America

Postal Service Will Keep Saturday Mail Delivery After All

A Chicago postal worker protests in support of Saturday mail delivery in February. i i

A Chicago postal worker protests in support of Saturday mail delivery in February. John Gress/Getty Images hide caption

itoggle caption John Gress/Getty Images
A Chicago postal worker protests in support of Saturday mail delivery in February.

A Chicago postal worker protests in support of Saturday mail delivery in February.

John Gress/Getty Images

The U.S. Postal Service has backed off a plan to halt Saturday mail delivery, saying that Congress has forced it to continue the service despite massive cost overruns.

In a statement released Wednesday, the USPS Board of Governors said restrictive language included in the latest Continuing Resolution, which keeps the government operating until September in lieu of a budget, prevents it from going ahead with the plan.

In February, the Postal Service announced it would end regular mail delivery on Saturdays beginning Aug. 5 in an effort to stanch the red ink in its budget. It planned to continue package deliveries on Saturday.

The Postal Service board says Congress "has left ... no choice but to delay implementation" of the five-day-a-week plan for mail delivery.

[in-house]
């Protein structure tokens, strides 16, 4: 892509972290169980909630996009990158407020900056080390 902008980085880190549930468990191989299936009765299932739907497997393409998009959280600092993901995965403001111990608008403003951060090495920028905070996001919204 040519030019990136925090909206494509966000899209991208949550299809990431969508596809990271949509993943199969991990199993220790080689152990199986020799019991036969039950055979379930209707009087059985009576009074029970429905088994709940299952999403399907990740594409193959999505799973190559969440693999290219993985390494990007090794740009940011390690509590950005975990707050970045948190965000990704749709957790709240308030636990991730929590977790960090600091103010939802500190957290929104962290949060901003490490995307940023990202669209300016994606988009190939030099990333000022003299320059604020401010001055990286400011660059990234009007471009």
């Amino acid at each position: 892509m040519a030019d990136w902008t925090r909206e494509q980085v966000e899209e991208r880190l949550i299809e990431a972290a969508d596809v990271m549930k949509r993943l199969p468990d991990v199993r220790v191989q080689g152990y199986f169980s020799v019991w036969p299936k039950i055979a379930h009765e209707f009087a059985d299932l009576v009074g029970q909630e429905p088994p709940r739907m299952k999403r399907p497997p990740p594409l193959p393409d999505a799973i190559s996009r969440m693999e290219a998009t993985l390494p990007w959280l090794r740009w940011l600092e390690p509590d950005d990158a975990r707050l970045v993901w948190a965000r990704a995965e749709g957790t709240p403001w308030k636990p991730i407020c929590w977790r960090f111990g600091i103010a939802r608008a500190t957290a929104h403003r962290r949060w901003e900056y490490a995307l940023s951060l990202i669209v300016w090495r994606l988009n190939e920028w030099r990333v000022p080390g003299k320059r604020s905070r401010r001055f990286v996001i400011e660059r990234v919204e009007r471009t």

Last year, the USPS lost a record $15 billion, pushing it toward insolvency.

According to The New York Times:

"The agency's financial reports show that mail volume continues to decline as Americans increasingly turn to electronic forms of communication. Total mail volume was 159.9 billion pieces, down 5 percent from 168.3 billion pieces a last year. Operating revenue was $65.2 billion, down from $65.7 billion over the same period."

As NPR's Yuki Noguchi, explains, the dilemma for the Postal Service is that it's not taxpayer funded, but is governed by Congress:

"It competes against UPS and FedEx, but cannot cut costs or make big changes without congressional approval," Noguchi says. "And it's one of the largest employers in the country and the only organization with a requirement to fully pre-fund its retirement plan decades into the future — a financial burden that is forcing it into insolvency."

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